You’ll be amazed when you nomad how interested people become in what you’re doing.  Remember that as much hard work and planning that went in to make your trip possible, you are still incredibly blessed to be able to have such a lifestyle.  I am grateful every day for the privilege of being able to travel. Share your good fortune with your friends back home.  Keep in touch via phone, email, mail or Skype.  Can anyone visit?  You could be able to provide a place to stay and make a trip possible for someone who otherwise could not travel.  Additionally, you can be an inspiration and information source for any friends who may like to follow in your footsteps.  Plus you’ll get the benefit in my next point.

Friends Can Stave Off Homesickness

As much as I wake up feeling blessed each day to be able to have this lifestyle, sometimes I get homesick for things back in the U.S.  I find that keeping in touch with friends on a regular basis is a great remedy for this.  20 years ago when I traveled for a year, communication was not so simple.  I found my mind going into depths of homesickness at times, exaggerating my memories of how great my life at home had been.  Now, when it is easy to communicate with others back home, I find that my mind cannot make these exaggerated wanderings.  I am reminded that life back home is the same as it always was with its ups and downs, triumphs and struggles.  I can keep a balanced mental image and enjoy my life abroad more fully.

Friends Abroad Can Be Life-Savers

A lot of people have asked me how we chose Brazil as a destination.  In fact, for years I was telling my friends I wanted to take the kids to a Spanish speaking country.  Obviously, Brazil doesn’t fit this bill.  Well, the way it came about was actually because of a friendship.  A Brazilian friend in Austin (Marcia) who knew I was planning a year abroad in Mexico or Ecuador called one day to say she had decided to return with her family to Brazil and asked if we would like to come along.  She had children who were friends of my children at school.  The temptation to go somewhere where we would know a native person was too great (not to mention it was an exciting destination!)  As it turned out, having Marcia as a friend here in Florianopolis has been a life saver.  The difference it has made to have a native person help with finding housing, education for the kids, and simply explaining th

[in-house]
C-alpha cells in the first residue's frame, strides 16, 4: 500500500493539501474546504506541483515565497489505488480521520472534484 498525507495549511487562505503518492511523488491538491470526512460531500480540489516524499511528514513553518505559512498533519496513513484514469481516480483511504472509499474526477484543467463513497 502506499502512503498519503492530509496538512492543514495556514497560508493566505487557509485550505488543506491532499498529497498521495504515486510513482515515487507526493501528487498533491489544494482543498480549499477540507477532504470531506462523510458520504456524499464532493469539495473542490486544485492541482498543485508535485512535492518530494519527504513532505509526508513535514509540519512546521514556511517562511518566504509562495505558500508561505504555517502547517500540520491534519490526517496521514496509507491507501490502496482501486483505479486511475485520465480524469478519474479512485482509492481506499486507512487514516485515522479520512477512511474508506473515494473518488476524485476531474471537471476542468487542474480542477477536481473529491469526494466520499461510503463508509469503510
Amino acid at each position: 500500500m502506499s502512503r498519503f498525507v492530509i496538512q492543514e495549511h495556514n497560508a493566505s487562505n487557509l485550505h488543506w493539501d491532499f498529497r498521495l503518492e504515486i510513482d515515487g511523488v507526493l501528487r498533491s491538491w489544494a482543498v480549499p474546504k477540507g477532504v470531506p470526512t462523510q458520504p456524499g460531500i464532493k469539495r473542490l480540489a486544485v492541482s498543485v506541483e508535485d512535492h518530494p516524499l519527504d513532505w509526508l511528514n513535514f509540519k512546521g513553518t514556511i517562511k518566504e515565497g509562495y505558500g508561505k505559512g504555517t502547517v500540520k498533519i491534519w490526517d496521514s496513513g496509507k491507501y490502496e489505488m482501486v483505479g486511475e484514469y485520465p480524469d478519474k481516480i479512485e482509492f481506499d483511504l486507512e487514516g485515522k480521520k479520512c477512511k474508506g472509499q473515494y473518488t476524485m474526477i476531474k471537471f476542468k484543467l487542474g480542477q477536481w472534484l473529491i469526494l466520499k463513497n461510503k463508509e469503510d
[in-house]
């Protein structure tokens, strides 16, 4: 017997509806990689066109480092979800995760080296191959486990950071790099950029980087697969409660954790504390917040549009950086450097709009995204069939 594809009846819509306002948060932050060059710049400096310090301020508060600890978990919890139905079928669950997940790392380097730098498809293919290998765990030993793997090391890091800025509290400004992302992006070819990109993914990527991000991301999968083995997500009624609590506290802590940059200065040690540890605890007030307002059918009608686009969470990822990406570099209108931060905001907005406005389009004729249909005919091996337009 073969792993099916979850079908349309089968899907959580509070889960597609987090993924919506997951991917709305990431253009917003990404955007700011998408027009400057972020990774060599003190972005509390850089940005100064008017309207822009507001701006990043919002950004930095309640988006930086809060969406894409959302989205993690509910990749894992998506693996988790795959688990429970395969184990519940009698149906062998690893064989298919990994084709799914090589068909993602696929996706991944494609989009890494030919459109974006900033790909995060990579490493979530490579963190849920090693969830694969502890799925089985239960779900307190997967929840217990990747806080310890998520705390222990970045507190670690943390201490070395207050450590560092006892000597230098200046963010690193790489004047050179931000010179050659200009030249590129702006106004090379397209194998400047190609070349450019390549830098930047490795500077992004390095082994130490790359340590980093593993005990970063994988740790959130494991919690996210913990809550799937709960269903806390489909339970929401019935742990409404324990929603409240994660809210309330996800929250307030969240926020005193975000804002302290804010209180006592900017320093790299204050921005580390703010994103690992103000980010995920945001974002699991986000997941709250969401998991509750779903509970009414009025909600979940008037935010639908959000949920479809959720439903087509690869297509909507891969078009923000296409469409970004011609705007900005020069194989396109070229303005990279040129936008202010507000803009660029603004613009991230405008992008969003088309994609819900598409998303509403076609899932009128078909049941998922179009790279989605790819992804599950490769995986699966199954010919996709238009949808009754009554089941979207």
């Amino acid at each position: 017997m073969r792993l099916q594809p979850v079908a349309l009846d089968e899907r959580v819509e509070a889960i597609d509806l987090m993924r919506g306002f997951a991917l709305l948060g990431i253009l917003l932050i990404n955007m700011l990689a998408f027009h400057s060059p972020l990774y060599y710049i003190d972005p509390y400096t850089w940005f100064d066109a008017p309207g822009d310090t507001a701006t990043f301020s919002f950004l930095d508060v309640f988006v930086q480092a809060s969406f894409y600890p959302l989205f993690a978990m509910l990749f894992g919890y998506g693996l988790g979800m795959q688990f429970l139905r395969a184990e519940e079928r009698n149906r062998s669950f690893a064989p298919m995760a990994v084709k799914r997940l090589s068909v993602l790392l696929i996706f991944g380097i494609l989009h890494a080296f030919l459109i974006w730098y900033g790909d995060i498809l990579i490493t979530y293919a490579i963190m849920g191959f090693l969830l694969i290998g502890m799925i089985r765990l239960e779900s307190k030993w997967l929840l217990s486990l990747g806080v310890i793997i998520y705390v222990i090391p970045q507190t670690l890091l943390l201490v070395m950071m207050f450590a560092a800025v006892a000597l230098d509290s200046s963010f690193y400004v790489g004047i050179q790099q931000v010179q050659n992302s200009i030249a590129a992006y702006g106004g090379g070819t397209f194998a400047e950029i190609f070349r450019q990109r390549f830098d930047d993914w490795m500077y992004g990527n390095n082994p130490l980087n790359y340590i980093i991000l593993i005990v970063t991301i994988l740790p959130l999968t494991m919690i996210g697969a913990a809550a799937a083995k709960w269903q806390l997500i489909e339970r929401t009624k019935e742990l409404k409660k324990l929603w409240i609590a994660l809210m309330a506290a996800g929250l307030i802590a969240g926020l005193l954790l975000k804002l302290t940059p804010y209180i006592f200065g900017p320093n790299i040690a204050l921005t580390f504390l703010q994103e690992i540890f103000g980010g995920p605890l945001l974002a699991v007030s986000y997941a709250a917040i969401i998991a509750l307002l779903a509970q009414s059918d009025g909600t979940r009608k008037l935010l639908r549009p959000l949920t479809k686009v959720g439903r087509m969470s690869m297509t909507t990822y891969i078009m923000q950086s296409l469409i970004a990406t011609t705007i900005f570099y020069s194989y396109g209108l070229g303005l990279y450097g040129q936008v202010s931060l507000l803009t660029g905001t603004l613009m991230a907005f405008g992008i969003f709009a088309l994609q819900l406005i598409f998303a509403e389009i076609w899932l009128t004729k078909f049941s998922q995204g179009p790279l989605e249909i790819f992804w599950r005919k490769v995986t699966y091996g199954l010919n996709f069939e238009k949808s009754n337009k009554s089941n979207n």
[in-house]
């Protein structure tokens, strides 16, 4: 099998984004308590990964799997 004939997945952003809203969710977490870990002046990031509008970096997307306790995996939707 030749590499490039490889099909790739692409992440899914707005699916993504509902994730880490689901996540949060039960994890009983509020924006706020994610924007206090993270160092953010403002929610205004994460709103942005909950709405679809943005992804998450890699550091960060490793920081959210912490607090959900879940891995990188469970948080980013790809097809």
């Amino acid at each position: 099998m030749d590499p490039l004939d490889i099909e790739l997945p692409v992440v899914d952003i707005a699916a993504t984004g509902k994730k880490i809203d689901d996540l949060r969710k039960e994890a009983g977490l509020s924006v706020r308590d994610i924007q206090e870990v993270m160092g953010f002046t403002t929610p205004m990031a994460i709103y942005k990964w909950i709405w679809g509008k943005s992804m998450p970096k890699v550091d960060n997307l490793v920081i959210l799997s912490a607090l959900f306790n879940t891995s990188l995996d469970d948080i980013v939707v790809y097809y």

e basics of everyday life (such as how to use a Brazilian pressure cooker without exploding it) has been immeasurable.  I can’t imagine that we could have made this transition without her.

On-line Friends Are also Amazing

I’ve talked a lot about in-person friendships but I want to add that online friends can be equally important.  Cultivate relationships with people you find in social networking arenas.  People who share common interests can also greatly benefit from each other.  Of course, here you want to use common sense about safety issues – but it is possible to develop lasting and meaningful relationships online with people from all over the world.  In fact, Richard (my NuNomad co-founder) and I met online and without us developing a trusting relationsip across the globe NuNomad would not exist!

Friends Can Make all the Difference

As I look back on our first month of travel I am so grateful for the friends and family we’ve seen along the way.  I can’t even begin to thank everyone for what a positive effect they have had on our family and how much support we have felt from each of them as we’ve gotten started.  Here are some folks I’d love to mention:

Dede Clark who trusted me to build a couple of websites for her business which provided the extra funding I needed to make this trip happen.

The Holland family who hosted a going away party for us

Our Zaia/Cahill cousins who put us up in Boston and lent us a car

The Gawlick family who fed us lunch in Brookline and with whom we had an afternoon concert! (sorry I didn’t get a picture).

The Hunnewell/Julian family who hosted us in Cohasset and took the kids sailing

Grandma Zaia, Uncle John, Uncle Phil, Dave and Aunt Eileen who made our stay in Connecticut a great one! (the roles of family members will be played today by Canadian Geese on the shore since I couldn’t find a picture with everyone included!)

Charlie and Vanessa Pollock and their kids Hudson and Sloane who met us at 5 Napkin Burger for lunch. Charlie is currently in 9-5 the Musical!  Good luck with the musical and the new baby!

Rick and Holly Bologna and David.  Thanks to Rick and Holly for your advice on how to see David in his amazing performance as Michael in Billy Elliot! We loved it David!

The Ferreira family of Sao Paolo who hosted us and showed us the sites

Dirce Guarda who allowed us to stay in her wonderful hostel Casa Brasil in Lagoa de Conceicao off season while we looked for permanent housing.

And, of course, Marcia Pirmez and family without whom we wouldn’t be in Brazil at all!